Hardly Strictly Bluegrass 4 Reviews

The Gourds
Sunday, Oct. 3, 5 p.m.
Arrow Stage
Reviewed by Mark Hedin

Charged with closing out the day's events, The Gourds, from Austin, Texas, stormed the Arrow Stage with smoke and drink in hand, well-provisioned for a party.

The five piece, 10-year-old band - guitarist Kevin Russell, accordionist Claude Bernard, bassist Jimmy Smith, drummer Keith Langford and multi-instrumentalist Max Johnston (late of Uncle Tupelo and Wilco) - opened their set, appropriately enough, with "Web Before You Walk Into It," with its refrain, "Everybody will go crazy" off their 1997 debut album, Dem's Good Beeble.

With the crowd on its feet and ready to boogie, primed by Gillian Welch and Dave Rawlings' mesmerizing set, Johnston and his mandolin stepped up to offer Billy Joe Shaver's lyrics about how he "rode my thumb to San Francisco / Worked down by the bank" from the song "Omaha," which the band recorded on Shinebox, their out-of-print album from 2001.

"He'll kick your ass," Smith said of fellow Texan Shaver. "The only one to ever kick Billy Joe Shaver's ass was Waylon Jennings. Willie Nelson refereed."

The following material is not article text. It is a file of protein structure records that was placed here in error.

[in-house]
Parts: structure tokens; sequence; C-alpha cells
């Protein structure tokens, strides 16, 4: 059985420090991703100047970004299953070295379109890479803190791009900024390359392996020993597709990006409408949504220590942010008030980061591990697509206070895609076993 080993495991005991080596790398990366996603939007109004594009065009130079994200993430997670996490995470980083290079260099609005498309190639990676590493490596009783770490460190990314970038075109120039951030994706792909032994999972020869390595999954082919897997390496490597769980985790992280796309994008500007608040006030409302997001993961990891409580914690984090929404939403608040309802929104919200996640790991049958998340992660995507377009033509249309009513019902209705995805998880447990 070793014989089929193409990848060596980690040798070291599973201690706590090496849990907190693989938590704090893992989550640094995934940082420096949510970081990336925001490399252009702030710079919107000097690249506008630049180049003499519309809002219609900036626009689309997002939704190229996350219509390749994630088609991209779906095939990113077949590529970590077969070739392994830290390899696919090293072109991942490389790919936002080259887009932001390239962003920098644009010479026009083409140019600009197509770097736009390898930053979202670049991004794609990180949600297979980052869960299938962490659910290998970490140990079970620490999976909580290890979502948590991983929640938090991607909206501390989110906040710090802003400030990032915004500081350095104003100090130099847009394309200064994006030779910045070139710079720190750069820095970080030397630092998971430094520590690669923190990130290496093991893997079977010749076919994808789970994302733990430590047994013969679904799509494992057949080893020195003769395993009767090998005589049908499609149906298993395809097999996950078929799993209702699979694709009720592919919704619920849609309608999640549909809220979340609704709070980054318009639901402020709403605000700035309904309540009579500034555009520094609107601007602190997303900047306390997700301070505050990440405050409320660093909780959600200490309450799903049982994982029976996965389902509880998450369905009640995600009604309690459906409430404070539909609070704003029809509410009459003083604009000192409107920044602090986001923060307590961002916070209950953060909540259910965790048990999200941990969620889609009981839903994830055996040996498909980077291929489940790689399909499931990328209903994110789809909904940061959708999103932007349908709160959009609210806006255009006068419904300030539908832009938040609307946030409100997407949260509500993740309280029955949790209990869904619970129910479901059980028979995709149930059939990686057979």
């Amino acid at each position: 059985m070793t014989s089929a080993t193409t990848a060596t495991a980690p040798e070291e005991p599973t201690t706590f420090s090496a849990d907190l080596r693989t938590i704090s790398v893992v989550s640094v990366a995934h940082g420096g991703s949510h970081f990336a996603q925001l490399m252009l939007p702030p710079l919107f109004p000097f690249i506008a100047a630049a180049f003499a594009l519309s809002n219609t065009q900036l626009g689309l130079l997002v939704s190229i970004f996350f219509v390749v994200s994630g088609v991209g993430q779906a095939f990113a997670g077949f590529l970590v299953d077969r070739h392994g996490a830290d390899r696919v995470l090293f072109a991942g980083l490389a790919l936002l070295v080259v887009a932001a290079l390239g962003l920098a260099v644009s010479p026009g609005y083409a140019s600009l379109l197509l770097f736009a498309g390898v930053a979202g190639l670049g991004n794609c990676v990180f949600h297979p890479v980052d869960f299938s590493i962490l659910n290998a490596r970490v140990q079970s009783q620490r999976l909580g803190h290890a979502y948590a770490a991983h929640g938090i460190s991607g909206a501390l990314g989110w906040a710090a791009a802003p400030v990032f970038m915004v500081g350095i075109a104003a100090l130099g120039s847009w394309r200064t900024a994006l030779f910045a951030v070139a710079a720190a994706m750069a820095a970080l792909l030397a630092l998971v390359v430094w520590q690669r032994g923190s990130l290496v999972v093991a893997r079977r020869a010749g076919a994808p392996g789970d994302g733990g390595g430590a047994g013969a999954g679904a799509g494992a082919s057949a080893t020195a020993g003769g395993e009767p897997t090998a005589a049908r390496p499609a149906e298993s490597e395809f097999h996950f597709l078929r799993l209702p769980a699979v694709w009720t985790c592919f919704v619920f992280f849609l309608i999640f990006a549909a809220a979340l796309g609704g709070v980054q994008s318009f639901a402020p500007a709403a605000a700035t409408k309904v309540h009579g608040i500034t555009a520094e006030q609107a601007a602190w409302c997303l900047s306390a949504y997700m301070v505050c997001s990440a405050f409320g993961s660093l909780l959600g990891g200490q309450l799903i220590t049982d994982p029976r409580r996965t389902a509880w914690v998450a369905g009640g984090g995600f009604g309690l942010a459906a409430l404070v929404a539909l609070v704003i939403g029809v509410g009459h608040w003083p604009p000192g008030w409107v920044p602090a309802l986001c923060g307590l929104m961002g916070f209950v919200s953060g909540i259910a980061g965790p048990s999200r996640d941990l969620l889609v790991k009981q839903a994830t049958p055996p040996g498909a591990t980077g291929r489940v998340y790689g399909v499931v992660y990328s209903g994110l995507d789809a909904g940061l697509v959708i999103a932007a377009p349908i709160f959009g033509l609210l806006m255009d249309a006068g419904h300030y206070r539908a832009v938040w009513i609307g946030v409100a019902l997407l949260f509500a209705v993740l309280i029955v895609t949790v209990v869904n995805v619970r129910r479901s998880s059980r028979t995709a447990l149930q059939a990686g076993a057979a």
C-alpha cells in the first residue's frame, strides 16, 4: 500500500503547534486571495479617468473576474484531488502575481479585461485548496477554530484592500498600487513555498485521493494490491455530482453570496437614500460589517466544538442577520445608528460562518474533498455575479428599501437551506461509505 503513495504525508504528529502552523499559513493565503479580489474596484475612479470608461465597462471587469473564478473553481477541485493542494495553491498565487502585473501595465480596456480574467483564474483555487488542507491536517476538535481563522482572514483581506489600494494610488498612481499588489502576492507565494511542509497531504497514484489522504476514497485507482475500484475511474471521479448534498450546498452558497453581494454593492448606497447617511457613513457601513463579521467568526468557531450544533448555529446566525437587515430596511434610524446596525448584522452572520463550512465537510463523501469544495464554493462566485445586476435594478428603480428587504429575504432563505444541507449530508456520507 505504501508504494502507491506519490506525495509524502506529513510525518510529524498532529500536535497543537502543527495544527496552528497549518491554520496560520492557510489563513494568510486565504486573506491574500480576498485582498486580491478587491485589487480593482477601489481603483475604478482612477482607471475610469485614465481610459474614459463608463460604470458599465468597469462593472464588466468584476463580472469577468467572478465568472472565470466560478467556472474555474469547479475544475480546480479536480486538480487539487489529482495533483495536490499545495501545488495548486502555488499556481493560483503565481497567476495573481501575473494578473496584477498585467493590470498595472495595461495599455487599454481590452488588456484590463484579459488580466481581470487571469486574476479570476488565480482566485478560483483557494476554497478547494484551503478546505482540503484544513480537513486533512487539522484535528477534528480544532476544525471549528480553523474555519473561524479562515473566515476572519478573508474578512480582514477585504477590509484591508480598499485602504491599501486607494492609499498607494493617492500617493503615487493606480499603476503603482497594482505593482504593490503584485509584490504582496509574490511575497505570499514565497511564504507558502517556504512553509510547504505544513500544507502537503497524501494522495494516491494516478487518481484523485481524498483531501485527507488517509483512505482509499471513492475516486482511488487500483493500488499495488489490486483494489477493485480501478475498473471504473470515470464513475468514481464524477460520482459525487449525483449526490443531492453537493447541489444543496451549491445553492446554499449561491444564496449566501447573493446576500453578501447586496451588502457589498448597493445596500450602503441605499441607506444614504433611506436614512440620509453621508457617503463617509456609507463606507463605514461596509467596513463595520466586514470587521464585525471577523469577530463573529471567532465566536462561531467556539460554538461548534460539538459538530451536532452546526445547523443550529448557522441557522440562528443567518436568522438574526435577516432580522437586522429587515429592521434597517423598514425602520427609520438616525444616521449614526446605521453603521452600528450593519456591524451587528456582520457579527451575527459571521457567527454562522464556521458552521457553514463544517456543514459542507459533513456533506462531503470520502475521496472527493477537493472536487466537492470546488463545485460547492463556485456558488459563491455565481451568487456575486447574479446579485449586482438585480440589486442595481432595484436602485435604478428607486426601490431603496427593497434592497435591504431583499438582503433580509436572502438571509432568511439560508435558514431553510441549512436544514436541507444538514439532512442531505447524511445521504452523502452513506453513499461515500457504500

The band rolled through Merle Haggard's "The Old Man From the Mountain's Coming Home," with solos from Bernard on accordion and Johnston on fiddle, and the '60s garage-band Standells' hit, "Dirty Water," sung by Smith with Johnston on lap steel.

"Lower 48" ("something for the INS of the U.S."), from the Gourds' imminent seventh release, Blood of the Ram, followed.

"This is just like it was the day I got married - the weather," said Russell, who was sporting a white cable-knit sweater as the fog and chilly ocean breeze rolled in from the nearby Pacific. "This is our first time here. We're really happy to be part of this event," he said, his breath condensing in the cold as he spoke before breaking into "Ghosts of Hallelujah," the title track from their 1999 album.

The band wrapped up its set with "The Ballad of Davy Crockett," a song they recorded for a Doug Sahm tribute album, and "Do 4 U." The crowd's roar brought them back for "Spanky," like "Do 4 U," a track from Blood of the Ram.

"Go get that record, it's educational," Russell said, and sent the crowd packing with the exhortation "Let's go see Emmylou Harris!"

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